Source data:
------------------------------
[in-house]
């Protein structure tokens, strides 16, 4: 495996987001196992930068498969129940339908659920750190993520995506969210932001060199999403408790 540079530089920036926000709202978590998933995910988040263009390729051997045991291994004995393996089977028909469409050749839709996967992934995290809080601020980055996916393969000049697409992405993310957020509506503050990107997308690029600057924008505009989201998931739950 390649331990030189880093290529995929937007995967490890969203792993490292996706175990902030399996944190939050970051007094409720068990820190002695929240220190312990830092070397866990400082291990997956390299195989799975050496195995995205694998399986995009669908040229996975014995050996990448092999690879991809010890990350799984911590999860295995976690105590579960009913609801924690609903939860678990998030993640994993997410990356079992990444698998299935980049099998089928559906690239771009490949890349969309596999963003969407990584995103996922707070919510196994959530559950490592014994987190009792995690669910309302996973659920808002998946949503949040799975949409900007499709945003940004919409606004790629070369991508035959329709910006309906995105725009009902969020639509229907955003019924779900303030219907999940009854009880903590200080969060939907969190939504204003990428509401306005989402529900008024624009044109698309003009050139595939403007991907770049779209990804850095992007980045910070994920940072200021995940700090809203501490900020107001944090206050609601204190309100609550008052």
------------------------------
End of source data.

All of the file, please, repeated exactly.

[in-house]
């Protein structure tokens, strides 16, 4: 495996987001196992930068498969129940339908659920750190993520995506969210932001060199999403408790 540079530089920036926000709202978590998933995910988040263009390729051997045991291994004995393996089977028909469409050749839709996967992934995290809080601020980055996916393969000049697409992405993310957020509506503050990107997308690029600057924008505009989201998931739950 390649331990030189880093290529995929937007995967490890969203792993490292996706175990902030399996944190939050970051007094409720068990820190002695929240220190312990830092070397866990400082291990997956390299195989799975050496195995995205694998399986995009669908040229996975014995050996990448092999690879991809010890990350799984911590999860295995976690105590579960009913609801924690609903939860678990998030993640994993997410990356079992990444698998299935980049099998089928559906690239771009490949890349969309596999963003969407990584995103996922707070919510196994959530559950490592014994987190009792995690669910309302996973659920808002998946949503949040799975949409900007499709945003940004919409606004790629070369991508035959329709910006309906995105725009009902969020639509229907955003019924779900303030219907999940009854009880903590200080969060939907969190939504204003990428509401306005989402529900008024624009044109698309003009050139595939403007991907770049779209990804850095992007980045910070994920940072200021995940700090809203501490900020107001944090206050609601204190309100609550008052």